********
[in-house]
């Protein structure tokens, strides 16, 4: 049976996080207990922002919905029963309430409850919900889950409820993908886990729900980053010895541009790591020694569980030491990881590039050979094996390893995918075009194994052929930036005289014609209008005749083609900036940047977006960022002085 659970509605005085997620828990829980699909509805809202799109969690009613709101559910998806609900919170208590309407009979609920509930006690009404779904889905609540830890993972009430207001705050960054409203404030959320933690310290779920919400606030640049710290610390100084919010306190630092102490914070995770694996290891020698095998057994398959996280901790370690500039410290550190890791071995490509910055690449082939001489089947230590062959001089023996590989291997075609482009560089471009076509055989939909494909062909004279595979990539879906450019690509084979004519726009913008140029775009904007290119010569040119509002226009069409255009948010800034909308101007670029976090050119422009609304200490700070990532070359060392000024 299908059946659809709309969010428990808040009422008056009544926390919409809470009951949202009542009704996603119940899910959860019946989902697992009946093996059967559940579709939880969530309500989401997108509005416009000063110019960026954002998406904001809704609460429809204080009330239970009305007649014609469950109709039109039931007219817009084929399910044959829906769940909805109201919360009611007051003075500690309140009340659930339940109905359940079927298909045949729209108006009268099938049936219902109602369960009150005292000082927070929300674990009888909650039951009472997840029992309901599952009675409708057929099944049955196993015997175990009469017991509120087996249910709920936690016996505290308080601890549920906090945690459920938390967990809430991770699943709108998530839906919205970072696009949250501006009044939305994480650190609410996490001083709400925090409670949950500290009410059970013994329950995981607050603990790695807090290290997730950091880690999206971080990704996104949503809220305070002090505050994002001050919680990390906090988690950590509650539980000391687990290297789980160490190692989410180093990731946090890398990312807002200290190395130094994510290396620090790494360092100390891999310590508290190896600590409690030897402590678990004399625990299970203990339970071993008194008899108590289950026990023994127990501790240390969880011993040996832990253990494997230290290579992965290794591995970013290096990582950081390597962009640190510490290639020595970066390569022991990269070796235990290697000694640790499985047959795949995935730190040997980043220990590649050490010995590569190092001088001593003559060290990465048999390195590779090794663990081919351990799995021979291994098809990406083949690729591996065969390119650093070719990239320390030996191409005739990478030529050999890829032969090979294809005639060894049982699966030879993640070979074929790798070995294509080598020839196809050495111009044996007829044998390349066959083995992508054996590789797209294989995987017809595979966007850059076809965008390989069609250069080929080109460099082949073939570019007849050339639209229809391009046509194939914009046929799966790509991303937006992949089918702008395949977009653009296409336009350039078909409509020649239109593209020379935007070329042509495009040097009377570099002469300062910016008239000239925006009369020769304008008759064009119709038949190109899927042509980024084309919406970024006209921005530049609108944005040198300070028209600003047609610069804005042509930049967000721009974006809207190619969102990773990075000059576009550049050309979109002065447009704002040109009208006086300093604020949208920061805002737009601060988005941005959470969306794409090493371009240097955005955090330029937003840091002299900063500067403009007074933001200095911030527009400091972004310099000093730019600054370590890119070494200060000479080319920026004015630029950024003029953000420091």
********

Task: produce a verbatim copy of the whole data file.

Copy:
[in-house]
């Protein structure tokens, strides 16, 4: 049976996080207990922002919905029963309430409850919900889950409820993908886990729900980053010895541009790591020694569980030491990881590039050979094996390893995918075009194994052929930036005289014609209008005749083609900036940047977006960022002085 659970509605005085997620828990829980699909509805809202799109969690009613709101559910998806609900919170208590309407009979609920509930006690009404779904889905609540830890993972009430207001705050960054409203404030959320933690310290779920919400606030640049710290610390100084919010306190630092102490914070995770694996290891020698095998057994398959996280901790370690500039410290550190890791071995490509910055690449082939001489089947230590062959001089023996590989291997075609482009560089471009076509055989939909494909062909004279595979990539879906450019690509084979004519726009913008140029775009904007290119010569040119509002226009069409255009948010800034909308101007670029976090050119422009609304200490700070990532070359060392000024 299908059946659809709309969010428990808040009422008056009544926390919409809470009951949202009542009704996603119940899910959860019946989902697992009946093996059967559940579709939880969530309500989401997108509005416009000063110019960026954002998406904001809704609460429809204080009330239970009305007649014609469950109709039109039931007219817009084929399910044959829906769940909805109201919360009611007051003075500690309140009340659930339940109905359940079927298909045949729209108006009268099938049936219902109602369960009150005292000082927070929300674990009888909650039951009472997840029992309901599952009675409708057929099944049955196993015997175990009469017991509120087996249910709920936690016996505290308080601890549920906090945690459920938390967990809430991770699943709108998530839906919205970072696009949250501006009044939305994480650190609410996490001083709400925090409670949950500290009410059970013994329950995981607050603990790695807090290290997730950091880690999206971080990704996104949503809220305070002090505050994002001050919680990390906090988690950590509650539980000391687990290297789980160490190692989410180093990731946090890398990312807002200290190395130094994510290396620090790494360092100390891999310590508290190896600590409690030897402590678990004399625990299970203990339970071993008194008899108590289950026990023994127990501790240390969880011993040996832990253990494997230290290579992965290794591995970013290096990582950081390597962009640190510490290639020595970066390569022991990269070796235990290697000694640790499985047959795949995935730190040997980043220990590649050490010995590569190092001088001593003559060290990465048999390195590779090794663990081919351990799995021979291994098809990406083949690729591996065969390119650093070719990239320390030996191409005739990478030529050999890829032969090979294809005639060894049982699966030879993640070979074929790798070995294509080598020839196809050495111009044996007829044998390349066959083995992508054996590789797209294989995987017809595979966007850059076809965008390989069609250069080929080109460099082949073939570019007849050339639209229809391009046509194939914009046929799966790509991303937006992949089918702008395949977009653009296409336009350039078909409509020649239109593209020379935007070329042509495009040097009377570099002469300062910016008239000239925006009369020769304008008759064009119709038949190109899927042509980024084309919406970024006209921005530049609108944005040198300070028209600003047609610069804005042509930049967000721009974006809207190619969102990773990075000059576009550049050309979109002065447009704002040109009208006086300093604020949208920061805002737009601060988005941005959470969306794409090493371009240097955005955090330029937003840091002299900063500067403009007074933001200095911030527009400091972004310099000093730019600054370590890119070494200060000479080319920026004015630029950024003029953000420091």